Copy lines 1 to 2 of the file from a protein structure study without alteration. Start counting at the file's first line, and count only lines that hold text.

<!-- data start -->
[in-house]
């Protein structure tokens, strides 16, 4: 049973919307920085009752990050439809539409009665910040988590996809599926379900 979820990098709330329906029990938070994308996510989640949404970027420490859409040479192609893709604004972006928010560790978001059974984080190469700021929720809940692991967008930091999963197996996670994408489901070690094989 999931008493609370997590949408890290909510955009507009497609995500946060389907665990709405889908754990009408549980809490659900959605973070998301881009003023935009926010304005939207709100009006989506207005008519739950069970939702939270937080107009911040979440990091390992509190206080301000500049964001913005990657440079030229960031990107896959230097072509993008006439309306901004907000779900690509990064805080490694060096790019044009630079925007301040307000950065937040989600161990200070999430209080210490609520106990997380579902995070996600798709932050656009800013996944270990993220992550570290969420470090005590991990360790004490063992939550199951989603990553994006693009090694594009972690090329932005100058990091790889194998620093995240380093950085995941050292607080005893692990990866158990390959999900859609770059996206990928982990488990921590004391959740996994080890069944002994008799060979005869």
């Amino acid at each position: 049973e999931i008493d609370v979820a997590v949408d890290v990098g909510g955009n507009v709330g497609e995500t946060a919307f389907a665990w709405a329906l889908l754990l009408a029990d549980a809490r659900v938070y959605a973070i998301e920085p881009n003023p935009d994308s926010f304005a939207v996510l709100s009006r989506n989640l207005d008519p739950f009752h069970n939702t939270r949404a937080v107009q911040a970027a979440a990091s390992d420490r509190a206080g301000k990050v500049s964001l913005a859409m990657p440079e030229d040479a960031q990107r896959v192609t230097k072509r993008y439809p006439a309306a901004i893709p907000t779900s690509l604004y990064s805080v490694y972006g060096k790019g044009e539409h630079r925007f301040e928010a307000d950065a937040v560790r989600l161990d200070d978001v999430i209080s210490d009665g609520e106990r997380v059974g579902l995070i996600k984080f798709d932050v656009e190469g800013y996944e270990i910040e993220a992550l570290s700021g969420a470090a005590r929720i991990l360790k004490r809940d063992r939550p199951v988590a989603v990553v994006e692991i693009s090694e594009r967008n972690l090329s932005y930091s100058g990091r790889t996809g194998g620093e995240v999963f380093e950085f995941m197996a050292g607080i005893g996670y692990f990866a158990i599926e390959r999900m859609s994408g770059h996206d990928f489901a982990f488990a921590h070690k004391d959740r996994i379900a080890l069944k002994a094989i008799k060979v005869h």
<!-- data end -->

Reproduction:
[in-house]
């Protein structure tokens, strides 16, 4: 049973919307920085009752990050439809539409009665910040988590996809599926379900 979820990098709330329906029990938070994308996510989640949404970027420490859409040479192609893709604004972006928010560790978001059974984080190469700021929720809940692991967008930091999963197996996670994408489901070690094989 999931008493609370997590949408890290909510955009507009497609995500946060389907665990709405889908754990009408549980809490659900959605973070998301881009003023935009926010304005939207709100009006989506207005008519739950069970939702939270937080107009911040979440990091390992509190206080301000500049964001913005990657440079030229960031990107896959230097072509993008006439309306901004907000779900690509990064805080490694060096790019044009630079925007301040307000950065937040989600161990200070999430209080210490609520106990997380579902995070996600798709932050656009800013996944270990993220992550570290969420470090005590991990360790004490063992939550199951989603990553994006693009090694594009972690090329932005100058990091790889194998620093995240380093950085995941050292607080005893692990990866158990390959999900859609770059996206990928982990488990921590004391959740996994080890069944002994008799060979005869």